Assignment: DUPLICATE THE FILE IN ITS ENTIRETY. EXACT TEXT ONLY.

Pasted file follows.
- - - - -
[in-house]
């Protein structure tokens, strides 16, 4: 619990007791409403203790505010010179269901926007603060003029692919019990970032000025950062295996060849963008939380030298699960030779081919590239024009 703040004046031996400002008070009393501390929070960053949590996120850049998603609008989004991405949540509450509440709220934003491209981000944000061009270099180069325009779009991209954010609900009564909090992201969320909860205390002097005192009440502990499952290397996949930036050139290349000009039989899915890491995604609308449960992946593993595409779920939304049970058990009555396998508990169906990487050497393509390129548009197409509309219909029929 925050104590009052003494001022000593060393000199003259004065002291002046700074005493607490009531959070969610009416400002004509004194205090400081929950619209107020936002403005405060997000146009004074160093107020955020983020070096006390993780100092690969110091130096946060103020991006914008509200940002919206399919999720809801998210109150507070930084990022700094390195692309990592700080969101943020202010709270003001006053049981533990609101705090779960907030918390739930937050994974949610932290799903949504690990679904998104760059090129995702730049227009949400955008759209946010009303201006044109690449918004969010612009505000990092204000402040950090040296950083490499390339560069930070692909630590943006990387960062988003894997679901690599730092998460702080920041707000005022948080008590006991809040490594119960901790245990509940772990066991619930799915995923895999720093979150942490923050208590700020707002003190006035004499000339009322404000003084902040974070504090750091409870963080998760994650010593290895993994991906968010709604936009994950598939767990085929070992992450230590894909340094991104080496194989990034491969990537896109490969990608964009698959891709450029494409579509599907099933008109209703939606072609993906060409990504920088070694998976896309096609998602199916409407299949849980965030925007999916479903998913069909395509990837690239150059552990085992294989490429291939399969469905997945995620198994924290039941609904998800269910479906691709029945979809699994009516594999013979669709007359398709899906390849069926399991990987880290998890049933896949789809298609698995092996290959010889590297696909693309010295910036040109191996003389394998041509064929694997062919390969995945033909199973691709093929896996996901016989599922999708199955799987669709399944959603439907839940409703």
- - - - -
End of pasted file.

[in-house]
């Protein structure tokens, strides 16, 4: 619990007791409403203790505010010179269901926007603060003029692919019990970032000025950062295996060849963008939380030298699960030779081919590239024009 703040004046031996400002008070009393501390929070960053949590996120850049998603609008989004991405949540509450509440709220934003491209981000944000061009270099180069325009779009991209954010609900009564909090992201969320909860205390002097005192009440502990499952290397996949930036050139290349000009039989899915890491995604609308449960992946593993595409779920939304049970058990009555396998508990169906990487050497393509390129548009197409509309219909029929 925050104590009052003494001022000593060393000199003259004065002291002046700074005493607490009531959070969610009416400002004509004194205090400081929950619209107020936002403005405060997000146009004074160093107020955020983020070096006390993780100092690969110091130096946060103020991006914008509200940002919206399919999720809801998210109150507070930084990022700094390195692309990592700080969101943020202010709270003001006053049981533990609101705090779960907030918390739930937050994974949610932290799903949504690990679904998104760059090129995702730049227009949400955008759209946010009303201006044109690449918004969010612009505000990092204000402040950090040296950083490499390339560069930070692909630590943006990387960062988003894997679901690599730092998460702080920041707000005022948080008590006991809040490594119960901790245990509940772990066991619930799915995923895999720093979150942490923050208590700020707002003190006035004499000339009322404000003084902040974070504090750091409870963080998760994650010593290895993994991906968010709604936009994950598939767990085929070992992450230590894909340094991104080496194989990034491969990537896109490969990608964009698959891709450029494409579509599907099933008109209703939606072609993906060409990504920088070694998976896309096609998602199916409407299949849980965030925007999916479903998913069909395509990837690239150059552990085992294989490429291939399969469905997945995620198994924290039941609904998800269910479906691709029945979809699994009516594999013979669709007359398709899906390849069926399991990987880290998890049933896949789809298609698995092996290959010889590297696909693309010295910036040109191996003389394998041509064929694997062919390969995945033909199973691709093929896996996901016989599922999708199955799987669709399944959603439907839940409703």